Euro zone economic growth is set to slow more than expected as the bloc's manufacturing crisis could spill over to the larger services sector under protracted global trade tensions, the International Monetary Fund said today.
The IMF said the 19-country euro zone would grow by 1.2% this year, revising down its earlier estimates from April of 1.3% growth for the bloc.
That is a significant slowdown compared to last year's 1.9% expansion.
The euro zone's economy would grow by 1.4% in 2020 and 2021, the IMF said, cutting its previous estimate of 1.5% growth in both years.
The slowdown is mostly due to anaemic growth in Germany, the euro zone's largest economy, and stagnation in Italy, the third-biggest, the fund said, revising down its earlier forecasts for both countries.
Germany is now expected to grow by only 0.5% this year, slower than the 0.8% the IMF had predicted in April. That would be one-third of Germany's growth in 2018.
The IMF also cut its growth forecast for France, the bloc's second-largest economy, despite better-than-expected output estimates for the third quarter released last week.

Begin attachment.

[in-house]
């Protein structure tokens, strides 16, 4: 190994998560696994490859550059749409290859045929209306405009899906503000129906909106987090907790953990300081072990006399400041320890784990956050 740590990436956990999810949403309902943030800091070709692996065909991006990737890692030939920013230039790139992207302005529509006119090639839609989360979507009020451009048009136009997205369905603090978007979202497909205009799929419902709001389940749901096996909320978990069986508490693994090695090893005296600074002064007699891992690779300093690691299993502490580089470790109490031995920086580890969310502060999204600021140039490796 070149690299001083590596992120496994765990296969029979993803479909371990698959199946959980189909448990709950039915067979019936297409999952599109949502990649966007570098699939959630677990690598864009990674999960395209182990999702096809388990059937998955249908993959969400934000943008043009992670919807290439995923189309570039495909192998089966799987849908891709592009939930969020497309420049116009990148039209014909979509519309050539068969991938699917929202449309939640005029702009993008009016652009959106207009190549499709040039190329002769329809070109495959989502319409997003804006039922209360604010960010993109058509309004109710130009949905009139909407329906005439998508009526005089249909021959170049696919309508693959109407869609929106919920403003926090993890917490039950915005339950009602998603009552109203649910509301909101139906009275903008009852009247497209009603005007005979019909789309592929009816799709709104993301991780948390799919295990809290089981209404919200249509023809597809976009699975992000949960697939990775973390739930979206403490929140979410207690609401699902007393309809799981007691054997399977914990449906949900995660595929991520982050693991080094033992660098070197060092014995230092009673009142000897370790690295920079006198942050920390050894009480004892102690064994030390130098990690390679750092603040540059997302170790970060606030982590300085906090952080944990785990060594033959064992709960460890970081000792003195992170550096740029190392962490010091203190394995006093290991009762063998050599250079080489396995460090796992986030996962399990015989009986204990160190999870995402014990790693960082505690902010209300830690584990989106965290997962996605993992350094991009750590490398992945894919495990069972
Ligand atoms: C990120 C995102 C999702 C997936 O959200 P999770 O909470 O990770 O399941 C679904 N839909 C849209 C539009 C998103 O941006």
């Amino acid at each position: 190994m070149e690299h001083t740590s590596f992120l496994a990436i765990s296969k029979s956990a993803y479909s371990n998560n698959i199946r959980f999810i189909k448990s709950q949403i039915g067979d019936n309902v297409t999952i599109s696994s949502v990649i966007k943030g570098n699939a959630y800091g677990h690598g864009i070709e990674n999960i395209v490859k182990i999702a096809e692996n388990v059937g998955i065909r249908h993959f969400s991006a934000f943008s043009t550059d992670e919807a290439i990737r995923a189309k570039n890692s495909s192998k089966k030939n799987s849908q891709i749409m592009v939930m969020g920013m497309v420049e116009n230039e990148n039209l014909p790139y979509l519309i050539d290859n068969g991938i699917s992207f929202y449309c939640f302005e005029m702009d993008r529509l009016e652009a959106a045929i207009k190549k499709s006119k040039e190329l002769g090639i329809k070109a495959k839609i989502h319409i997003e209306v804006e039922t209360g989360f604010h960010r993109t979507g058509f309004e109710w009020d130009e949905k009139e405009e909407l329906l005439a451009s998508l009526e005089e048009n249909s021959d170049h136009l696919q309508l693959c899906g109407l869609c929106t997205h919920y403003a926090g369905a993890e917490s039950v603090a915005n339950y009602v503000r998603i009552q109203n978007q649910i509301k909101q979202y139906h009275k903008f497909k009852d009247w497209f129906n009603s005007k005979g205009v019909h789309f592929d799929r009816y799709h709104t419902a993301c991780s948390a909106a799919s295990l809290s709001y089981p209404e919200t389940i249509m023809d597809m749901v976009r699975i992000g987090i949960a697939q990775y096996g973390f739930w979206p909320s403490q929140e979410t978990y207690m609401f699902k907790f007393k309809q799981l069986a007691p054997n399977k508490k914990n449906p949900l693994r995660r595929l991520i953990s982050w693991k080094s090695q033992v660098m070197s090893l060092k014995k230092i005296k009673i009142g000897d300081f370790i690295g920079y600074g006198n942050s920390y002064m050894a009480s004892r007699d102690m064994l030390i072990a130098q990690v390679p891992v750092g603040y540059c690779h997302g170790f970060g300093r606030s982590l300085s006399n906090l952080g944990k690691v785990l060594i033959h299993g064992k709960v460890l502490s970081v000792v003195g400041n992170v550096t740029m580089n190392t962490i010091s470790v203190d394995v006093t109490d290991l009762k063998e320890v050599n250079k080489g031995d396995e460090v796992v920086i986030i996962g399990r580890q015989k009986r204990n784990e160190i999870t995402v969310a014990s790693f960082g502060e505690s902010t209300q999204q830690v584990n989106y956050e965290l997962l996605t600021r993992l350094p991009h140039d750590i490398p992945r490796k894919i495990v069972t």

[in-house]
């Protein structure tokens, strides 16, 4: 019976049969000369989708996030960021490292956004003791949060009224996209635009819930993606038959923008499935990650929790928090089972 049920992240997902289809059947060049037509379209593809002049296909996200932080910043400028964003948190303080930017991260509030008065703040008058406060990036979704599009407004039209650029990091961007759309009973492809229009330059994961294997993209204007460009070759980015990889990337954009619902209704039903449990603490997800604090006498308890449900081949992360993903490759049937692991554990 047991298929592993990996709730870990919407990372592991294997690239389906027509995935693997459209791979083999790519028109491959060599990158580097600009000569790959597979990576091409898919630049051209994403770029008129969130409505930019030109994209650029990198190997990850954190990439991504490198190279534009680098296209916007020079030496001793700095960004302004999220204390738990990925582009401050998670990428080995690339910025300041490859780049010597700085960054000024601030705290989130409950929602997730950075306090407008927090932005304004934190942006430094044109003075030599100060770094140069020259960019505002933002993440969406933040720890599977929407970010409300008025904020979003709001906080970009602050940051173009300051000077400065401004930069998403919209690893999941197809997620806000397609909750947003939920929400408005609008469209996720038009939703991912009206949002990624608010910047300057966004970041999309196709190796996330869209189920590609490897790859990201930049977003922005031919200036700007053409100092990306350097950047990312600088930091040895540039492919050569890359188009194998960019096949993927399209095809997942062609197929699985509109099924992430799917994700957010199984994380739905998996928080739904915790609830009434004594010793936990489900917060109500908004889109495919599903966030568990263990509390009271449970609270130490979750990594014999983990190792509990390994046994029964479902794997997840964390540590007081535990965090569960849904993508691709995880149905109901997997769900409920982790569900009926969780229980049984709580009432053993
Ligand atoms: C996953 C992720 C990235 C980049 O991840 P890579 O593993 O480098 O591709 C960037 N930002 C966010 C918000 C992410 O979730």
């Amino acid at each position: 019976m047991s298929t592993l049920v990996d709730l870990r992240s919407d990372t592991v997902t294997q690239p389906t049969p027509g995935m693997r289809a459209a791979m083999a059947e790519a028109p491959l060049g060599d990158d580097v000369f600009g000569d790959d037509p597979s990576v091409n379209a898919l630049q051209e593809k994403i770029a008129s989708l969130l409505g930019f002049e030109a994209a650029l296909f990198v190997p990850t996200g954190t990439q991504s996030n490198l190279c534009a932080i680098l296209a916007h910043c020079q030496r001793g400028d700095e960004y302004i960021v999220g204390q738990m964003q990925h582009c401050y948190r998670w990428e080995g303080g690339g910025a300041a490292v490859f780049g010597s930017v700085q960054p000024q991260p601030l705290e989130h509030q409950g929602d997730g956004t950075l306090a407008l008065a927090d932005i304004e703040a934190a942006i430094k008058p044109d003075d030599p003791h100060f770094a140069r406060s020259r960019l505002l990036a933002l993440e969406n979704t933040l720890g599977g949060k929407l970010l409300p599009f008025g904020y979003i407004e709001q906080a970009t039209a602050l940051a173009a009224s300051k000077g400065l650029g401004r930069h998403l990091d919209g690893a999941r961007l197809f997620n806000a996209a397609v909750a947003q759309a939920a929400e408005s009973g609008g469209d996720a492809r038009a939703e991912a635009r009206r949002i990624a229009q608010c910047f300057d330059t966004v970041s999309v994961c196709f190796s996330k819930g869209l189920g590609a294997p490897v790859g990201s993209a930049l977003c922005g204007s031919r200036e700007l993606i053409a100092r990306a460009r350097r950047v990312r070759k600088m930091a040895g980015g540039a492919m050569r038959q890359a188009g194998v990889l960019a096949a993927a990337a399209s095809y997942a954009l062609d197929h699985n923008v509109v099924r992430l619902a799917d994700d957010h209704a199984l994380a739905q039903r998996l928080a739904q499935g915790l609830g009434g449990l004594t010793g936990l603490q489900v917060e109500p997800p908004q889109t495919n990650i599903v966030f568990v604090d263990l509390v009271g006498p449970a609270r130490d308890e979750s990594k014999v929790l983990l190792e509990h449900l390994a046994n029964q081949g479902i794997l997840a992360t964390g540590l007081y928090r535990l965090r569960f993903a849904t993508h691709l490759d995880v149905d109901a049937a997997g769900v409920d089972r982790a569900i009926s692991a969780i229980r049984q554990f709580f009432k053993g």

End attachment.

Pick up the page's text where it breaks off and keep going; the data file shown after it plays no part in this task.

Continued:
France is now expected to grow by 1.2% this year, instead of the 1.3% previously forecast.
To counter the slowdown, the fund reiterated its call for a "synchronised fiscal response" by euro zone governments, in a clear message to Berlin to invest more.
It said the slowdown, so far mostly caused by the impact of global trade tensions on the bloc's export-driven industry, could spill over to services, the largest economic sector in the euro zone.
The UK's process to leave the European Union was also a cause of concern, with a no-deal Brexit causing vast negative effects on both Britain and the EU.
In the event of an orderly Brexit, which could occur by the end of January, the IMF confirmed its earlier estimates that Britain's economy would grow by 1.2% this year and 1.4% next.
UK growth stood at 1.4% in 2018.
Meanwhile, inflation in the bloc is expected by the IMF to be 1.2% this year, 1.4% next and 1.5% in 2021, short of the European Central Bank's target of a rate close but below 2%.